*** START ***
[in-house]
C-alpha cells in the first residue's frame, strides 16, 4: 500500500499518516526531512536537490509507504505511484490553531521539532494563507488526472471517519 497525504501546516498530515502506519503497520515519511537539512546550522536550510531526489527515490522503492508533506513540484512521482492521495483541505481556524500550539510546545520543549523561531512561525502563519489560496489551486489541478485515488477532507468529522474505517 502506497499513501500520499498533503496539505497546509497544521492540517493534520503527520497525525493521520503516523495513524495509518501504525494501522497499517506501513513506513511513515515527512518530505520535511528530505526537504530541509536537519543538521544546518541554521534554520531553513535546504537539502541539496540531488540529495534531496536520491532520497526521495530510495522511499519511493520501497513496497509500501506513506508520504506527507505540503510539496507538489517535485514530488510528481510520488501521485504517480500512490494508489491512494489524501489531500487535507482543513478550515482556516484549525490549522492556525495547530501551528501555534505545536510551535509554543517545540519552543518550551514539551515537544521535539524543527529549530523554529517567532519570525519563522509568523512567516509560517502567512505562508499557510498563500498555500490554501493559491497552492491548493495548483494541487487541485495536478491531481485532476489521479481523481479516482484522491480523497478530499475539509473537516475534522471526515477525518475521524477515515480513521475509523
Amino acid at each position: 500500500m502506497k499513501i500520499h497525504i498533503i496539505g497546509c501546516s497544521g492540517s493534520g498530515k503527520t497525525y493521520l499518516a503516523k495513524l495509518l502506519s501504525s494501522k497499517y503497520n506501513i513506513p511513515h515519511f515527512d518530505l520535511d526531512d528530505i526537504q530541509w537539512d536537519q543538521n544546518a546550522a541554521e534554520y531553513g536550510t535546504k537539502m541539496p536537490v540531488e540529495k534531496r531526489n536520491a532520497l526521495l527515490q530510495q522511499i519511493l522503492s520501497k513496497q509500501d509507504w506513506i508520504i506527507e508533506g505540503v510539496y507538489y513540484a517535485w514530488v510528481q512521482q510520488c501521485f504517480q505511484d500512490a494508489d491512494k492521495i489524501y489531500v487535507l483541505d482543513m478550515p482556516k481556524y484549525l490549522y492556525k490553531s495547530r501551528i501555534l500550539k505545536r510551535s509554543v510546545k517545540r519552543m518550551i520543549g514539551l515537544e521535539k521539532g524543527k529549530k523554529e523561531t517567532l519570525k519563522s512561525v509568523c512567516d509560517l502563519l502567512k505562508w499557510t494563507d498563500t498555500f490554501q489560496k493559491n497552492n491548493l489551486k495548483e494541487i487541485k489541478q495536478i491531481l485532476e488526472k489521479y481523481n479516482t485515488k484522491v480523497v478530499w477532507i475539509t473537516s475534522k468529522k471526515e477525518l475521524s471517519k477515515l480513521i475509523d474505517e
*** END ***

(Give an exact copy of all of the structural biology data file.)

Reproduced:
[in-house]
C-alpha cells in the first residue's frame, strides 16, 4: 500500500499518516526531512536537490509507504505511484490553531521539532494563507488526472471517519 497525504501546516498530515502506519503497520515519511537539512546550522536550510531526489527515490522503492508533506513540484512521482492521495483541505481556524500550539510546545520543549523561531512561525502563519489560496489551486489541478485515488477532507468529522474505517 502506497499513501500520499498533503496539505497546509497544521492540517493534520503527520497525525493521520503516523495513524495509518501504525494501522497499517506501513513506513511513515515527512518530505520535511528530505526537504530541509536537519543538521544546518541554521534554520531553513535546504537539502541539496540531488540529495534531496536520491532520497526521495530510495522511499519511493520501497513496497509500501506513506508520504506527507505540503510539496507538489517535485514530488510528481510520488501521485504517480500512490494508489491512494489524501489531500487535507482543513478550515482556516484549525490549522492556525495547530501551528501555534505545536510551535509554543517545540519552543518550551514539551515537544521535539524543527529549530523554529517567532519570525519563522509568523512567516509560517502567512505562508499557510498563500498555500490554501493559491497552492491548493495548483494541487487541485495536478491531481485532476489521479481523481479516482484522491480523497478530499475539509473537516475534522471526515477525518475521524477515515480513521475509523
Amino acid at each position: 500500500m502506497k499513501i500520499h497525504i498533503i496539505g497546509c501546516s497544521g492540517s493534520g498530515k503527520t497525525y493521520l499518516a503516523k495513524l495509518l502506519s501504525s494501522k497499517y503497520n506501513i513506513p511513515h515519511f515527512d518530505l520535511d526531512d528530505i526537504q530541509w537539512d536537519q543538521n544546518a546550522a541554521e534554520y531553513g536550510t535546504k537539502m541539496p536537490v540531488e540529495k534531496r531526489n536520491a532520497l526521495l527515490q530510495q522511499i519511493l522503492s520501497k513496497q509500501d509507504w506513506i508520504i506527507e508533506g505540503v510539496y507538489y513540484a517535485w514530488v510528481q512521482q510520488c501521485f504517480q505511484d500512490a494508489d491512494k492521495i489524501y489531500v487535507l483541505d482543513m478550515p482556516k481556524y484549525l490549522y492556525k490553531s495547530r501551528i501555534l500550539k505545536r510551535s509554543v510546545k517545540r519552543m518550551i520543549g514539551l515537544e521535539k521539532g524543527k529549530k523554529e523561531t517567532l519570525k519563522s512561525v509568523c512567516d509560517l502563519l502567512k505562508w499557510t494563507d498563500t498555500f490554501q489560496k493559491n497552492n491548493l489551486k495548483e494541487i487541485k489541478q495536478i491531481l485532476e488526472k489521479y481523481n479516482t485515488k484522491v480523497v478530499w477532507i475539509t473537516s475534522k468529522k471526515e477525518l475521524s471517519k477515515l480513521i475509523d474505517e